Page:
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Why Black Jurors Matter

In America’s criminal courtrooms, it is no secret that prosecutors, whether it be Assistant State Attorneys prosecuting for the State of Florida or Assistant United States Attorneys prosecuting for the Federal Government, will use peremptory challenges to strike “black, brown and yellow skinned” people from sitting on criminal juries. Having picked tens of juries, through my years of criminal trial practice, it still amazes me at the amount angst prosecutors demonstrate at the sight of “black, brown and yellow skinned” people on jury venires. Governmental striking of people from jury panels, because of their skin color is a very important body of law that must be strictly adhered too, if justice is to prevail for the accused. Furthermore, for the community to feel they are properly represented and their voices are heard, the protections afforded to all Floridians under Sec. 22 of the Florida Constitution providing that: “the right of trial by jury shall be secure to all and remain inviolate;” and to all U.S. citizens under the 6th Amendment of the United States Constitution providing in pertinent part that: “ in all criminal prosecutions, the accused shall enjoy the right to a speedy and public trial, by an impartial jury” must be transparent, protected and fully understood by all.

As a practicing Criminal Trial Lawyer in West Palm Beach, FL my job is to pick juries in Palm Beach County and throughout the State of Florida in all criminal matters. In order to pick an impartial jury, so that the accused is assured a “fair trial,” a criminal defense lawyer must know how to find one. The following discussion and legal principles will set forth the law in Florida as to whether there was racial discrimination in jury selection of the accused.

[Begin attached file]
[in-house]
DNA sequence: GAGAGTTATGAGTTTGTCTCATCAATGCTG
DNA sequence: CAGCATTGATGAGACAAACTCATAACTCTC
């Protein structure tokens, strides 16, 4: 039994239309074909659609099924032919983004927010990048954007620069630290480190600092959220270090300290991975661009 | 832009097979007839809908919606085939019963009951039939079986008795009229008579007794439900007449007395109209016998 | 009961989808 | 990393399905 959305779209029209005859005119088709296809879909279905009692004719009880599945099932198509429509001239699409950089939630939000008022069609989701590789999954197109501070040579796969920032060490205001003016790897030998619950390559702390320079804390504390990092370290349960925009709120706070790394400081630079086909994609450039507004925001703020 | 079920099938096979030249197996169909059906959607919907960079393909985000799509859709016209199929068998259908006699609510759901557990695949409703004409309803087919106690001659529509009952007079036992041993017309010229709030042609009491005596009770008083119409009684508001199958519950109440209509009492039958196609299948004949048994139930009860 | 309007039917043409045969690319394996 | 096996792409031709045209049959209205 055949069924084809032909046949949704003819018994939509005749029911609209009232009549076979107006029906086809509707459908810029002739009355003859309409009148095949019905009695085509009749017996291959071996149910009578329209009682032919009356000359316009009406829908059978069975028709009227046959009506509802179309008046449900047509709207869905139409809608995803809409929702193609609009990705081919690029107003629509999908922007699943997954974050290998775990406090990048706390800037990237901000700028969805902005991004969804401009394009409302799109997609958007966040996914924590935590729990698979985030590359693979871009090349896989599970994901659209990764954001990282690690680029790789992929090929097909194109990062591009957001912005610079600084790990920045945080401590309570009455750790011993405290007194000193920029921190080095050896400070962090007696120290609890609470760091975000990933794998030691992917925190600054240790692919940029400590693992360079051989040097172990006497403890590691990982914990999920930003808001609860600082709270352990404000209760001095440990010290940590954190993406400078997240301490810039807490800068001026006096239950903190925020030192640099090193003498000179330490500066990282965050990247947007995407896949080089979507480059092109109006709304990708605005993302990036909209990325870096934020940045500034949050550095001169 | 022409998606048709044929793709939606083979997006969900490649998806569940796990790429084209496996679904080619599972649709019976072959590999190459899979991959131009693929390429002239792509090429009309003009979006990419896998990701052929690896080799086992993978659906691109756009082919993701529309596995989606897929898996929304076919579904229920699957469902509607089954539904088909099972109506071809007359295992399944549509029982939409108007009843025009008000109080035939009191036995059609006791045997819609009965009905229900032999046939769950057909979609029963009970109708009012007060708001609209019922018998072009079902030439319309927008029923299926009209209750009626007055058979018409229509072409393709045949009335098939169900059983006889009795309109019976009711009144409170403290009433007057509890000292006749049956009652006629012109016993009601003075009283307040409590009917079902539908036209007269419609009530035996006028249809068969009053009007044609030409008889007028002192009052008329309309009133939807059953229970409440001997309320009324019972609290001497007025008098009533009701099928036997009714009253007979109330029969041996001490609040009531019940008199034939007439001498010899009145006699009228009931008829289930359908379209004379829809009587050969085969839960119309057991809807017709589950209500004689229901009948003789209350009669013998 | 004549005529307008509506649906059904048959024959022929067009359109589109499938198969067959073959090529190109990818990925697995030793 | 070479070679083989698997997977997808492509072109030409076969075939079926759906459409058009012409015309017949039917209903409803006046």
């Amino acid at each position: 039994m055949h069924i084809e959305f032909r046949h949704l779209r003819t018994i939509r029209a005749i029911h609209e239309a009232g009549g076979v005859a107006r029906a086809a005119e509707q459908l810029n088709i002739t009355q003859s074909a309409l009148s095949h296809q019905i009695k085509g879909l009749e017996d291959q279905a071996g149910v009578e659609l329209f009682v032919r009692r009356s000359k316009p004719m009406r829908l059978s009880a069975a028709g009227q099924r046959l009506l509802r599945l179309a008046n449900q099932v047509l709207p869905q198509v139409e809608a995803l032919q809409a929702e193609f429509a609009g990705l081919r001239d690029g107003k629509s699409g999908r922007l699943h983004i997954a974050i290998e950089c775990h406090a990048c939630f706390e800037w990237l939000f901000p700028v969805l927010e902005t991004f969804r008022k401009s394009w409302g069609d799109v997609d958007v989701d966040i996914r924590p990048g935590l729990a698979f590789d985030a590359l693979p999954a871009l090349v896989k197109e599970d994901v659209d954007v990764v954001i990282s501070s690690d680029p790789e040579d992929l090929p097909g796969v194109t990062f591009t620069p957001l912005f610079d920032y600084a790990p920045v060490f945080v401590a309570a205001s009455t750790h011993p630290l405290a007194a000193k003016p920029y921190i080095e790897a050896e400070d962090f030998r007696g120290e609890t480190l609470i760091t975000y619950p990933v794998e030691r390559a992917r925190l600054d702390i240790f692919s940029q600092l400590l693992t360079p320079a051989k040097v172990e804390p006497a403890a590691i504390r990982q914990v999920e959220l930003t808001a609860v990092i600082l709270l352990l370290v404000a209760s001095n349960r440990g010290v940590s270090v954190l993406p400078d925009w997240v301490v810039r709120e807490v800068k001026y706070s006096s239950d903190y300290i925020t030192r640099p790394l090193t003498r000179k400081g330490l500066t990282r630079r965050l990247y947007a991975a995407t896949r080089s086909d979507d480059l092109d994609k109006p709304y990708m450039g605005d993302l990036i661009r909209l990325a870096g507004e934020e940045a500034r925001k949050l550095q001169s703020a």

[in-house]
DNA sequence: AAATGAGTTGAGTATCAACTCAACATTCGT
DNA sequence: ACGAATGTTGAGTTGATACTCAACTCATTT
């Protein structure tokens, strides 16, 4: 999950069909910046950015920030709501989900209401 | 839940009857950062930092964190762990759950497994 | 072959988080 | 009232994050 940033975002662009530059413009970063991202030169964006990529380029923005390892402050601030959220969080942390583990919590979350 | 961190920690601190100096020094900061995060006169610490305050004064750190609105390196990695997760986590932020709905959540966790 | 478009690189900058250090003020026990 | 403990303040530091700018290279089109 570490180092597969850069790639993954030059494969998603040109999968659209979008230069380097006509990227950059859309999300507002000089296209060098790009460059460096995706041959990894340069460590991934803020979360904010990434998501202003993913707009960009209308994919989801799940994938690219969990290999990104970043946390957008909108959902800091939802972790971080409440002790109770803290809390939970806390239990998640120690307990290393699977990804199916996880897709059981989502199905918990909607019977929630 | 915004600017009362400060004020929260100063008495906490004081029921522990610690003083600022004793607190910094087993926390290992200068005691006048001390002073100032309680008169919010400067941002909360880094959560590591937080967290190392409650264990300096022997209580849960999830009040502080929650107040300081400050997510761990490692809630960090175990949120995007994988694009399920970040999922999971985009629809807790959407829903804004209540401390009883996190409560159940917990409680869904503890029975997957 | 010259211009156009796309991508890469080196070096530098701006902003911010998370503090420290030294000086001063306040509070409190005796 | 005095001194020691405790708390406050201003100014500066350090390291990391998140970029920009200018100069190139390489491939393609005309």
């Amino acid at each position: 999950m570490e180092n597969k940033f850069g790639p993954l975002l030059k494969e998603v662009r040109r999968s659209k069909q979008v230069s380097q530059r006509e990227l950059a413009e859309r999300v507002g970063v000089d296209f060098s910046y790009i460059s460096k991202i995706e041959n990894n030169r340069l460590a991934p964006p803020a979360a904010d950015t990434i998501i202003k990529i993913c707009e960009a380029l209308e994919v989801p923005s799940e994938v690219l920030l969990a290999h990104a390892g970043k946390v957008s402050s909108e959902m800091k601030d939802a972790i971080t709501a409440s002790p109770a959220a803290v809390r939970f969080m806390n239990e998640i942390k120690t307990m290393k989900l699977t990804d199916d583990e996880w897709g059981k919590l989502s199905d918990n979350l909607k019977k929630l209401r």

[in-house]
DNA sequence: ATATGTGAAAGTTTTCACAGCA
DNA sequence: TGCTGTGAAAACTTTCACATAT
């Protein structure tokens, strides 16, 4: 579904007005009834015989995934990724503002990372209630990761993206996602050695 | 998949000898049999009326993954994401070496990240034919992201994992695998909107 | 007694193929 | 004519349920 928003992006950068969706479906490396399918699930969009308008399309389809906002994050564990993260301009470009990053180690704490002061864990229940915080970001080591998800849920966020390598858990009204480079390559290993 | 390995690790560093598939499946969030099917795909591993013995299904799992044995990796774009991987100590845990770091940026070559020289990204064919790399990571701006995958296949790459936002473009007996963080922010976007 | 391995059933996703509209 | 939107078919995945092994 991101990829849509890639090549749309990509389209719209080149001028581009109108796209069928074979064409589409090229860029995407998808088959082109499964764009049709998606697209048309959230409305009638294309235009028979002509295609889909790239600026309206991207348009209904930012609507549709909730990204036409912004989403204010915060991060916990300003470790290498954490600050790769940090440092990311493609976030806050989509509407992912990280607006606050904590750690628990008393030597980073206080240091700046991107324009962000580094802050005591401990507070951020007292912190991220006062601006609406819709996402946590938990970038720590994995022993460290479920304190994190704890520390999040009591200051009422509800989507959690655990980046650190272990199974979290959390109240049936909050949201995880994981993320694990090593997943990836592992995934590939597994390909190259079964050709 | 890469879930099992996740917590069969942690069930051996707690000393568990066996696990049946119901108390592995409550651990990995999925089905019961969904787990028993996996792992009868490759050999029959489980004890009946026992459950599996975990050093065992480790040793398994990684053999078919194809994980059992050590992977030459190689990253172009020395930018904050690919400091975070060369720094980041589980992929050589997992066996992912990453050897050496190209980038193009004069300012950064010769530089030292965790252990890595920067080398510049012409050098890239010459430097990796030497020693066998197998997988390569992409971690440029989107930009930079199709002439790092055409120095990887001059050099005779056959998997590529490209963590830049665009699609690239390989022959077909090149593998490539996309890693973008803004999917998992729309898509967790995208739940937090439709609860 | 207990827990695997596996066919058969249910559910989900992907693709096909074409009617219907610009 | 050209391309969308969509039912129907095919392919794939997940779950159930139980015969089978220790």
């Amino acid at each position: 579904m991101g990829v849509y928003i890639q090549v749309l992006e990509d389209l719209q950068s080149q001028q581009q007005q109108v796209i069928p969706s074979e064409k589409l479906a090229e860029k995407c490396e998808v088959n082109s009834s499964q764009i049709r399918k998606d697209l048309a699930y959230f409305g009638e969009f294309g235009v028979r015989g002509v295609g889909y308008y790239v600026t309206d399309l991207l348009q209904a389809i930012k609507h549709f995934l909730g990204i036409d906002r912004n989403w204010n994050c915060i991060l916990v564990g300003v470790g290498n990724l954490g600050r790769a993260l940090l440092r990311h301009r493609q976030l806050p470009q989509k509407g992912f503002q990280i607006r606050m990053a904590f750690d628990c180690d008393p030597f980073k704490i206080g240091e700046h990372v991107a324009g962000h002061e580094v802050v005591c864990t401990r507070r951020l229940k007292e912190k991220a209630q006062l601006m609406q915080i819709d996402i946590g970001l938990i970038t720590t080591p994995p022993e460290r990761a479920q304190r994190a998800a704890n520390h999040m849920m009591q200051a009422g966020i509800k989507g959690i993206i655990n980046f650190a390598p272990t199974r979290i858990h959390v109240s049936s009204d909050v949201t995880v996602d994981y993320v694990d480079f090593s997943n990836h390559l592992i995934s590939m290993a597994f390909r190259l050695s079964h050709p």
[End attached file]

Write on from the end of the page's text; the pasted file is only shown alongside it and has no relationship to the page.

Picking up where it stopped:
First, to set the stage let’s use a real life scenario from a recent criminal trial conducted in Palm Beach County, Florida. The accused was charged with multiple violent crimes and he was “black.” The accused had a violent past, as did the alleged victim. So it is fair to say both “black” men were equally positioned in their street creds.

During jury selection, the venire or panel of prospective juries, contained Palm Beach County residents that were also “black,” just like the accused and the victim. As previously stated, nothing makes prosecutors more uncomfortable than seeing black faces on a jury panel, when prosecuting a young “black” man for violent crimes. During voir dire, when the prosecutor and criminal defense lawyer get their chance to “speak” with the prospective jurors, about any biases they may have, the following scenario took place: The prosecutor asked the “black” prospective juror if committing a crime in the past, makes it more likely that you will commit a crime in the future? The prospective black juror said yes. The prosecutor moved to strike the “black” juror not for “cause” but with one of their “peremptory” challenges.

A cause challenge during juror selection is one that removes a juror member from the panel because of a stated “reason” that is apparent on its face, like juror illness, travel, competing schedules that makes it impossible to give full attention to the trial and many other “apparent” reasons stated by the juror on the record. On the other hand, peremptory challenges are limited in number and can be used recklessly and for no reason to strike prospective jurors, except of course if the Government is trying to stack the deck by excluding all people because of their skin color. If this occurs, then the criminal defense lawyer must simultaneously object to the “peremptory” challenge being exercised by the Assistant State Attorney to (a) have the matter ruled on by the trial judge and (b) preserve the matter for appeal. After which, the following rules of law must be strictly adhered to by the trial judge, in order for the accused to receive a fair trial and the prospective jurors of the community be “part” of the process.